# Comparing integrals of bounded subharmonic functions

Let $$\Omega \subset \mathbb{R}^n$$ be an open open subset. Let $$u,v\colon \Omega\to \mathbb{R}$$ be two functions such that at least one of them is compactly supported. Assume each of $$u$$ and $$v$$ can be presented as a difference of two bounded subharmonic functions in $$\Omega$$. Thus in particular the distributional Laplacians $$\Delta u,\Delta v$$ are well defined as signed measures on $$\Omega$$.

Question. Is it true that $$\int_\Omega u(x)\Delta v(x) dx=\int_\Omega v(x)\Delta u(x) dx?$$

Remark. (1) The expressions under the both integrals are well defined as signed measures with compact support. Thus both sides make sense.

(2) The simplest unknown to me case is $$n=2$$.

• @Christian Remling. You are right. But then it is always true, by approximation: choose shooth $v_n$ converging to $v$ in $D'$. Aug 7 at 14:14
• @AlexandreEremenko: I had the same thought, but is it clear: if $v_n\to v$ in $\mathcal D'$, then I only know that $\int u\Delta v_n\to\int u\Delta v$ if $u$ is also smooth. Aug 7 at 14:16
• @Christian Remling: I think justifying the limit in your second comment is a purely technical problem, not very hard. See Landkof, Introduction to modern potential theory, Ch. II, Potentials with finite energy. Aug 7 at 14:34
• @makt: But $\Delta v$ can have a point mass, while $u$ can be infinite at this point. Moreover, differences of subharmonic functions are in general not everywhere defined: in $u=u_1-u_2$, both $u_j$ can be $-\infty$ at some point. And $\Delta v$ can have a point mass at this point. So there are problems with definition of these integrals. The probems disappear if you consider "potentials of finite energy" instead of differences of subharmonic functions. Aug 7 at 14:57
• @AlexandreEremenko : I explicitly stated that both functions are bounded.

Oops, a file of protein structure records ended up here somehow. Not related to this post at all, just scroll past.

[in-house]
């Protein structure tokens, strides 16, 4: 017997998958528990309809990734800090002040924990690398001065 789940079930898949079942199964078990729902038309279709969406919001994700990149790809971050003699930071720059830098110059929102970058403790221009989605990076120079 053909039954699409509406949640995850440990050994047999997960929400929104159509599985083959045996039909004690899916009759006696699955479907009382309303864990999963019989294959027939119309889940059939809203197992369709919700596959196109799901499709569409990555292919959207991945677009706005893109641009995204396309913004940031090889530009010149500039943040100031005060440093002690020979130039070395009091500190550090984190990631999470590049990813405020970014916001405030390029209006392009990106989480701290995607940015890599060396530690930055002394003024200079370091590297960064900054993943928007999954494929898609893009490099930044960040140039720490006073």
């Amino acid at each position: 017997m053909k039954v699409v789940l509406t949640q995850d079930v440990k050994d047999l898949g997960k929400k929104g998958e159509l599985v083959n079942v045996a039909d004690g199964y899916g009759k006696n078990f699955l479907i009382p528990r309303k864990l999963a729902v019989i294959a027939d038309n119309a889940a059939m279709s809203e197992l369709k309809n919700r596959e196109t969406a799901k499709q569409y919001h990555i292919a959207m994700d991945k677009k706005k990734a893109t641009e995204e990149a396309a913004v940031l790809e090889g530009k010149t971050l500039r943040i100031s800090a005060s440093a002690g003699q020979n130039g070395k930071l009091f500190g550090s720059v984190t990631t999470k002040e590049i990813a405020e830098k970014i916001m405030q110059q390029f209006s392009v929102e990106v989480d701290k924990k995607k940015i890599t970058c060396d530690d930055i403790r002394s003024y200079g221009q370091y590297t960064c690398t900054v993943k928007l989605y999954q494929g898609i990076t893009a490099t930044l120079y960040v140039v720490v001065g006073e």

– makt
Aug 7 at 15:31

Without loss of generality, $$u$$ has compact support $$K\subset\Omega$$. Therefore the (signed) measure $$\Delta u$$ is supported in $$K$$ as well. Let $$(\phi_k)$$ be a sequence of smooth (radial) mollifiers such that $$\phi_k*u$$ is supported in $$K^\delta$$ (the closed $$\delta$$ neighborhood of $$K$$, with $$\delta>0$$ so small that $$K^\delta\subset\Omega$$). Additionally, suppose $$0\le\phi_k$$, $$\int_{\Bbb R^n}\phi_k(x)\phantom{!}dx=1$$, and $$\phi_k$$ is supported in the ball $$B(0,\delta/k)$$, for each $$k\ge 1$$. Then $$\lim_k \phi_k*u=u$$ pointwise and boundedly, because (for example) $$u$$ is finely continuous. Likewise $$\lim_k\phi_k*v=v$$. Then \eqalign{ \int_\Omega u(x)\cdot\Delta v(dx) &=\lim_k\int_\Omega (\phi_k*u)(x)\cdot\Delta v(dx)\cr &=\lim_k\int_\Omega \Delta(\phi_k*u)(x)\cdot v(x) \phantom{b}dx\cr &=\lim_k\int_\Omega (\phi_k*\Delta u)(x)\cdot v(x) \phantom{b}dx\cr &=\lim_k\int_\Omega (\phi_k*v )(x)\phantom{b}\Delta u(dx)\cr &=\int_\Omega v(x)\cdot\Delta u(dx).\cr } Here the second equality is just the definition of $$\Delta v$$ as a distribution; the third likewise; the fourth is Fubini.
• Good point. Strike the first sentence of my answer (save the stipulation that $u$ be of compact support), and remove "positive" from the second sentence. Aug 8 at 16:13